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fig1: A diagram of the data acquisition system, which provides electrical stimulation and records muscle force. Note that a dell laptop with user written software in Labview 8.2 is used to control the experiment. The SM muscle is detached from its rostral tendon and attached to the lever of servomotor, which controls muscle stretch and measures muscle force. Electrical stimulation with parameters controlled by LabView software (National Instruments) is generated by the Multifunctional board 6251 (National Instruments) and delivered to the SM nerve. Data are analyzed off line with DIAdem 11.0 software (National Instruments).

Mentions: Our studies have demonstrated that the rat SM is supplied by a branch derived from the spinal accessory nerve and has a single motor endplate band at the midpoint of the muscle (data not shown). The right SM muscle and its innervating nerve were isolated from surrounding tissues and prepared for nerve stimulation and force measurement. First of all, the rostral tendon of the SM was identified, transected, and attached with a 2-0 suture to a servomotor lever arm (Model 305B Dual-Mode Lever Arm System, Aurora Scientific Inc., Aurora, Ontario, Canada, see Figure 1). The adjustable arm of the servomotor was used to alter muscle length and to provide a measure of muscle force. Then, the SM nerve was placed on a bipolar stimulating electrode constructed from two hooked silver wires separated by 4 mm (Figure 1) attached to a high precision micromanipulator (Narishige Scientific Instruments, Tokyo, Japan).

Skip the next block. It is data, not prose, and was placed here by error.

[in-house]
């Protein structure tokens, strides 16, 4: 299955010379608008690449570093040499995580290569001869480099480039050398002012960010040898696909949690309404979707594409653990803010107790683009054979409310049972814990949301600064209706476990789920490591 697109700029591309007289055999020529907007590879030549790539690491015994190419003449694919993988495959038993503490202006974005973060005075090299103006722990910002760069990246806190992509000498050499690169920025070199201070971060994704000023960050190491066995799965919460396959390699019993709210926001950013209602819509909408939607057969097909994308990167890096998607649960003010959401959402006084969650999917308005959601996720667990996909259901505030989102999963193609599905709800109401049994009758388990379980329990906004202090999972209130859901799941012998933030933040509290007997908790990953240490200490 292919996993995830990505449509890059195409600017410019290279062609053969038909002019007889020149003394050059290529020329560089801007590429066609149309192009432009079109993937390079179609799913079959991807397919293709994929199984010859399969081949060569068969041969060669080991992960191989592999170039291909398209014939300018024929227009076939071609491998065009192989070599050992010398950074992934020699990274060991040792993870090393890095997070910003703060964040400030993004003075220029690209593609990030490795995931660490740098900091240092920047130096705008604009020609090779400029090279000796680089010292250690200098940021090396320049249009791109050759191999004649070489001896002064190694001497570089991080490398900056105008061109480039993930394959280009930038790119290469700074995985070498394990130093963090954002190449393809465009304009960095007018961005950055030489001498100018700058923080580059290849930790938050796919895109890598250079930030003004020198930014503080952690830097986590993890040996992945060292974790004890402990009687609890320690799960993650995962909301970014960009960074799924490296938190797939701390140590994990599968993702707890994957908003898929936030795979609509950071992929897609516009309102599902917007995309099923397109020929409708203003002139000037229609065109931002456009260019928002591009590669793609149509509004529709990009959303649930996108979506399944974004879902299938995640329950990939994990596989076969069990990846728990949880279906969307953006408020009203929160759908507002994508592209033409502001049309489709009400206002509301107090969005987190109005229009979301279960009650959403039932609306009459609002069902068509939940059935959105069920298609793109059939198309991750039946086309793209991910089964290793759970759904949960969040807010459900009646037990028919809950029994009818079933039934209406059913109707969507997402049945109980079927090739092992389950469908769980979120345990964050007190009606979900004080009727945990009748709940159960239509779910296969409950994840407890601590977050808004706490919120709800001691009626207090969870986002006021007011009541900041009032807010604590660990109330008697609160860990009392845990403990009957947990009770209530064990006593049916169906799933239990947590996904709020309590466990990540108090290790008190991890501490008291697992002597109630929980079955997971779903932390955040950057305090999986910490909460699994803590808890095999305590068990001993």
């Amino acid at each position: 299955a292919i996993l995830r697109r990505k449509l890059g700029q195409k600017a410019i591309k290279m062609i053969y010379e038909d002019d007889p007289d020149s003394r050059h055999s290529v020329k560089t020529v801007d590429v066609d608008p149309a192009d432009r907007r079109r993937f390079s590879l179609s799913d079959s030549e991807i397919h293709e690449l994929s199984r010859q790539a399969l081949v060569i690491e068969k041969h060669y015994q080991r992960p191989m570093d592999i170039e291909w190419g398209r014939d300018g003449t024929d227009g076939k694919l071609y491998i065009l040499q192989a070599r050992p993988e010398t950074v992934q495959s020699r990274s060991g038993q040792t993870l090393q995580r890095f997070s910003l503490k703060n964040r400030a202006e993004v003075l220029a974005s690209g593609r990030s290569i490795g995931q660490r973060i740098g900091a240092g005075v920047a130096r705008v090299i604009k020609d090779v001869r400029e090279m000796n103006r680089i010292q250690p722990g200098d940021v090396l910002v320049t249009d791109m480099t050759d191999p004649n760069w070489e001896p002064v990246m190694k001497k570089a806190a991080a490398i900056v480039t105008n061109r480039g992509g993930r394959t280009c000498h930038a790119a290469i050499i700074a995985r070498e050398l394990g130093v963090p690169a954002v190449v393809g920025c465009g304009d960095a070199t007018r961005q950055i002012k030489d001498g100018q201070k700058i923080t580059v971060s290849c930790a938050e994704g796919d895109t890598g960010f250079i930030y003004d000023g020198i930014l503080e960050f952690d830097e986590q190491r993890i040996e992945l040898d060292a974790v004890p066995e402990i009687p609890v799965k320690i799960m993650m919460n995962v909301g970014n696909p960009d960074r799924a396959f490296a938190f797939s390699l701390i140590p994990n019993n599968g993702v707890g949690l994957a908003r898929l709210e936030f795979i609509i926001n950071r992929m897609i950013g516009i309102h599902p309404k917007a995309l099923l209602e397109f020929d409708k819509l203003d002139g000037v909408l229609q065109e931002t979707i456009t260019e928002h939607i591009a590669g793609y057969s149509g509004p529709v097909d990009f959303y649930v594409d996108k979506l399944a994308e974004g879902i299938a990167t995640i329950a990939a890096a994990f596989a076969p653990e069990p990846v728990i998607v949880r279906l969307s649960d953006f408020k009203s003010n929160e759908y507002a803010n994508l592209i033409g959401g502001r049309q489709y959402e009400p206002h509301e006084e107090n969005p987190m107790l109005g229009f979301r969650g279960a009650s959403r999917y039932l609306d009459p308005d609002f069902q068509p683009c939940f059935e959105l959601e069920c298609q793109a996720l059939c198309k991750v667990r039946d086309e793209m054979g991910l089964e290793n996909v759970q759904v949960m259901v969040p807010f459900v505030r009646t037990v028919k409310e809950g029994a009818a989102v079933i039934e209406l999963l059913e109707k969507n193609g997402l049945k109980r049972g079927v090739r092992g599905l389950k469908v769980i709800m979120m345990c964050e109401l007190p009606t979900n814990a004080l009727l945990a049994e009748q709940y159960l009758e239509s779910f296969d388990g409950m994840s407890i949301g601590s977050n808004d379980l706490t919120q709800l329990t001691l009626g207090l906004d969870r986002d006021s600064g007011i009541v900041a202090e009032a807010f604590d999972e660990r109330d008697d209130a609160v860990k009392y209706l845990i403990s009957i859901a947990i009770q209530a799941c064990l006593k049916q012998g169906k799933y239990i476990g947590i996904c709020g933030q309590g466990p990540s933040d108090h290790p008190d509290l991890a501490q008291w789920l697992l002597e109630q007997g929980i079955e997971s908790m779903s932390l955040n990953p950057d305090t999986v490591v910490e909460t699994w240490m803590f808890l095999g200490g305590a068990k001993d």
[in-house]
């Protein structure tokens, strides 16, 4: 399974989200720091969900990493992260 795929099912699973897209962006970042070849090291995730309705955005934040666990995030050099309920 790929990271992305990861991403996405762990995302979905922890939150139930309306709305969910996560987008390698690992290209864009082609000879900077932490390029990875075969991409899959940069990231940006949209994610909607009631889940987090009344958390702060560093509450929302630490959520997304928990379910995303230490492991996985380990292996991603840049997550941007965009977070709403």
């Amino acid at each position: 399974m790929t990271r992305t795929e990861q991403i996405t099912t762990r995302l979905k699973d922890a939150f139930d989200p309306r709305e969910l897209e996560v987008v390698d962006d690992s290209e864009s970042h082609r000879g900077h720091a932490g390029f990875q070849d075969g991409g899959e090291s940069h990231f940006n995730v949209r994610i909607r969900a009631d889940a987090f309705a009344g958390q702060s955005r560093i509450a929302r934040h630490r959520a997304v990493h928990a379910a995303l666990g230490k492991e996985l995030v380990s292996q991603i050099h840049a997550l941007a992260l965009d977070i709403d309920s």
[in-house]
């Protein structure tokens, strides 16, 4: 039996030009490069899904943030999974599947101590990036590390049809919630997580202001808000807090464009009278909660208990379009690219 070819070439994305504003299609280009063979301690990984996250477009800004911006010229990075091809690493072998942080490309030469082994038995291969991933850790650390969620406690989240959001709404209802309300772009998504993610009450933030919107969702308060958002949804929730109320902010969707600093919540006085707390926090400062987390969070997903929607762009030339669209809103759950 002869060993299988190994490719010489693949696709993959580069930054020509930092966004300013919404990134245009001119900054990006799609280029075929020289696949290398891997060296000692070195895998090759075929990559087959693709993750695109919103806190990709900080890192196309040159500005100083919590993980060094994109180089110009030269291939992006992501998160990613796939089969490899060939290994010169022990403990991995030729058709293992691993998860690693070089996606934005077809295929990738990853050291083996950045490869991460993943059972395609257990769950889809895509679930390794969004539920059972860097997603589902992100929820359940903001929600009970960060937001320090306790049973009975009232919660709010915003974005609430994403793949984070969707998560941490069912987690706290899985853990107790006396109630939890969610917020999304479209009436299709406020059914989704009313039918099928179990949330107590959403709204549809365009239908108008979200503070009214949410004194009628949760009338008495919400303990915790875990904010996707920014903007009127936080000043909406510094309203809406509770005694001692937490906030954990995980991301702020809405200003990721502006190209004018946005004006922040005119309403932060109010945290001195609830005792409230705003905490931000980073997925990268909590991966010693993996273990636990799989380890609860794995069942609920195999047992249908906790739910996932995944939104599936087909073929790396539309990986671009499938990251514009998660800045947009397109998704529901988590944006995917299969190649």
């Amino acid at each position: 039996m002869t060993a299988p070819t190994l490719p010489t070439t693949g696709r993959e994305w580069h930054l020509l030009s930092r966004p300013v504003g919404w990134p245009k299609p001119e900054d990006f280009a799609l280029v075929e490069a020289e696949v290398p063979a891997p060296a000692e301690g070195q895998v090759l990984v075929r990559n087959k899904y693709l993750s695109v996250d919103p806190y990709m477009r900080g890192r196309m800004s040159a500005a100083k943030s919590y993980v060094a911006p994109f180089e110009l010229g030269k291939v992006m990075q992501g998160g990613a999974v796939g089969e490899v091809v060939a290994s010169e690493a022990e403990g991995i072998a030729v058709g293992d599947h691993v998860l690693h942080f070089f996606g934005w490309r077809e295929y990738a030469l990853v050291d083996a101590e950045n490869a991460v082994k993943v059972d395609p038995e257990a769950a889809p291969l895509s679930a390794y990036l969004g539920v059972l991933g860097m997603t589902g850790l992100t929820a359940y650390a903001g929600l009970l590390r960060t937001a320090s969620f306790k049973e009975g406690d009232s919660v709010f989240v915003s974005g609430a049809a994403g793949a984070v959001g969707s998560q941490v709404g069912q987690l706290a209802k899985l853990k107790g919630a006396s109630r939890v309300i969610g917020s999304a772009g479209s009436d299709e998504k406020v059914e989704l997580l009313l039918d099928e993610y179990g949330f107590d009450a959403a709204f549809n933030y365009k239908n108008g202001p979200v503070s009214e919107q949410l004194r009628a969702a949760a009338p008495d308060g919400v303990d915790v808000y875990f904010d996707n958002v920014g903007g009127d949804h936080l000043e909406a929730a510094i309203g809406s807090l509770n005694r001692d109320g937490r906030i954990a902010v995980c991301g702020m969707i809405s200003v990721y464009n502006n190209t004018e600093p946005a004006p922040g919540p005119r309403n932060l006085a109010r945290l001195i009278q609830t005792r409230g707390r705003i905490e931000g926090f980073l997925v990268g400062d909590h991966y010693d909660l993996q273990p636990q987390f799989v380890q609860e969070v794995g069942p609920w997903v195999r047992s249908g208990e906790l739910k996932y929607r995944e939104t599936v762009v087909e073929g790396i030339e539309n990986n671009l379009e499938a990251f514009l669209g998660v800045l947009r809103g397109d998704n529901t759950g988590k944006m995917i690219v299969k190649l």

Characteristics of tetanic force produced by the sternomastoid muscle of the rat.

Sobotka S, Mu L - J. Biomed. Biotechnol. (2010)

A diagram of the data acquisition system, which provides electrical stimulation and records muscle force. Note that a dell laptop with user written software in Labview 8.2 is used to control the experiment. The SM muscle is detached from its rostral tendon and attached to the lever of servomotor, which controls muscle stretch and measures muscle force. Electrical stimulation with parameters controlled by LabView software (National Instruments) is generated by the Multifunctional board 6251 (National Instruments) and delivered to the SM nerve. Data are analyzed off line with DIAdem 11.0 software (National Instruments).
© Copyright Policy - open-access
Related In: Results  -  Collection

Show All Figures
getmorefigures.php?uid=PMC2875700&req=5